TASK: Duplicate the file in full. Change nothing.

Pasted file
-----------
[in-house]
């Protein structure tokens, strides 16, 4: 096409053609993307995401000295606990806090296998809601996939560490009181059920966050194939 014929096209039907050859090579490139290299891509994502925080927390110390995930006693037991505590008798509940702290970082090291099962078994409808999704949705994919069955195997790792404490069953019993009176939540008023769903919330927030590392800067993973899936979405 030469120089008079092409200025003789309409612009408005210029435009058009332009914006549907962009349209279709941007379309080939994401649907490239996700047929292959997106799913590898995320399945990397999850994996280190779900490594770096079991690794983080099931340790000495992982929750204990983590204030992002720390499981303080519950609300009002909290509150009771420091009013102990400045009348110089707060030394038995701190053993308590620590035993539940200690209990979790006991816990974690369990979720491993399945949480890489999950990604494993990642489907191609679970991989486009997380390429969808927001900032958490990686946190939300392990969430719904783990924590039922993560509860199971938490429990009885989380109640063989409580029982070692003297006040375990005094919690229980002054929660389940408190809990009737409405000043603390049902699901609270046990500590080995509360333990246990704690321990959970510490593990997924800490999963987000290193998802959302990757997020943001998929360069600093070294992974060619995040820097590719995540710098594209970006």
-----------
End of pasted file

[in-house]
């Protein structure tokens, strides 16, 4: 096409053609993307995401000295606990806090296998809601996939560490009181059920966050194939 014929096209039907050859090579490139290299891509994502925080927390110390995930006693037991505590008798509940702290970082090291099962078994409808999704949705994919069955195997790792404490069953019993009176939540008023769903919330927030590392800067993973899936979405 030469120089008079092409200025003789309409612009408005210029435009058009332009914006549907962009349209279709941007379309080939994401649907490239996700047929292959997106799913590898995320399945990397999850994996280190779900490594770096079991690794983080099931340790000495992982929750204990983590204030992002720390499981303080519950609300009002909290509150009771420091009013102990400045009348110089707060030394038995701190053993308590620590035993539940200690209990979790006991816990974690369990979720491993399945949480890489999950990604494993990642489907191609679970991989486009997380390429969808927001900032958490990686946190939300392990969430719904783990924590039922993560509860199971938490429990009885989380109640063989409580029982070692003297006040375990005094919690229980002054929660389940408190809990009737409405000043603390049902699901609270046990500590080995509360333990246990704690321990959970510490593990997924800490999963987000290193998802959302990757997020943001998929360069600093070294992974060619995040820097590719995540710098594209970006």